how to save eight hundred and ninety-five pounds

You find yourself, on a weekend away from London, in the rather randomly chosen town of Lewes (but what a good choice it turns out to be), on the Saturday morning, after a superb breakfast of eggs Florentine in the swishy hotel you’ve indulgently booked – you find yourself at a book fair in Lewes Town Hall, which just happens to be taking place that particular Saturday you’re staying in Lewes. Initial flutters of panic – this is not just a couple of trestle tables of dusty, well-thumbed Danielle Steeles and Stephenie Meyers. These are serious bookdealers, their wooden bookshelves crammed with the obscure, the collectible, the nostalgic, as well as paperbacks of all conditions. And shuffling between the stalls, browsing the shelves, an eclectic mix of book buffs and bargain hunters. Do all these people live in Lewes? And not a Kindle in sight. You take a few deep breaths and join the anti-clockwise shuffle. Arthur Ransome, Alison Uttley, Enid Blyton (never a fan of hers); easy to resist the books on buses, the military, sports stars of the seventies; a couple of Patrick White hardbacks – but you’ve already got Riders in the Chariot, and The Twyborn Affair, though the dust jacket is torn. Books are for reading, not collecting; a shame about the dust jacket, but it doesn’t diminish the strong attachment you feel to The Twyborn Affair. Oh, but now – Virginia Woolf – she’s in your personal literary pantheon, right up there, along with Patrick White. And here, you are holding in your hands a first edition of The Waves, published by the Hogarth Press in 1931, and there’s a card tucked inside with the price. £895.00. A book is also an object. A thing to hold, to sniff, to imagine all the other hands that have turned its pages, the minds that have travelled their own unique journey through the novel. There’s a moment when you almost could. Eight hundred and ninety-five pounds. Resist. You resist.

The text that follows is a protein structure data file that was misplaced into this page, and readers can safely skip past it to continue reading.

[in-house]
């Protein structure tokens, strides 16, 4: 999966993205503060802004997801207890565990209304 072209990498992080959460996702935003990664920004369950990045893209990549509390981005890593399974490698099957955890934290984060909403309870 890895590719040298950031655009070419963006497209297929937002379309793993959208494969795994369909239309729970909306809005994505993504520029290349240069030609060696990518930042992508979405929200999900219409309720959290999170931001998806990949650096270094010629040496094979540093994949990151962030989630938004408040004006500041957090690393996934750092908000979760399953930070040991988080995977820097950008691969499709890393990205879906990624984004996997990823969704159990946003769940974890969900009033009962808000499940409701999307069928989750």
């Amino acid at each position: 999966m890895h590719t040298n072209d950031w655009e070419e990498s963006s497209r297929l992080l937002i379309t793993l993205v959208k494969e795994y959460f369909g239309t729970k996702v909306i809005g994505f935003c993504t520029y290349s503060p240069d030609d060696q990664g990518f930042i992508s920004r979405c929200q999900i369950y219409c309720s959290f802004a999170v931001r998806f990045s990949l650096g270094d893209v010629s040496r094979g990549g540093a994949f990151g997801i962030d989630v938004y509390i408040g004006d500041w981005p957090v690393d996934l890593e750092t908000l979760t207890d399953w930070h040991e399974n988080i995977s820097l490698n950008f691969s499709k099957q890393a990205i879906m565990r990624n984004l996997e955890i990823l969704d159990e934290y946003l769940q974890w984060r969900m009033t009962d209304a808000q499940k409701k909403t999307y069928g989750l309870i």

Later, in a second-hand bookshop on the High Street (turns out Lewes does not want for second-hand bookshops), you come across a handsome hardback (not quite first) edition of Patrick White’s The Vivisector, complete with immaculate dust jacket, the book you’ve been looking for these last few weeks because you desperately want to read it, because, shamefully, you can’t remember if you’ve read it, and a friend recently spoke so enthusiastically about White and this novel in particular, firing you to seek out the book. Four quid. No hesitation. You buy it.
So, really, it’s only eight hundred and ninety-one pounds you’ve saved. And we won’t mention the hotel bill…


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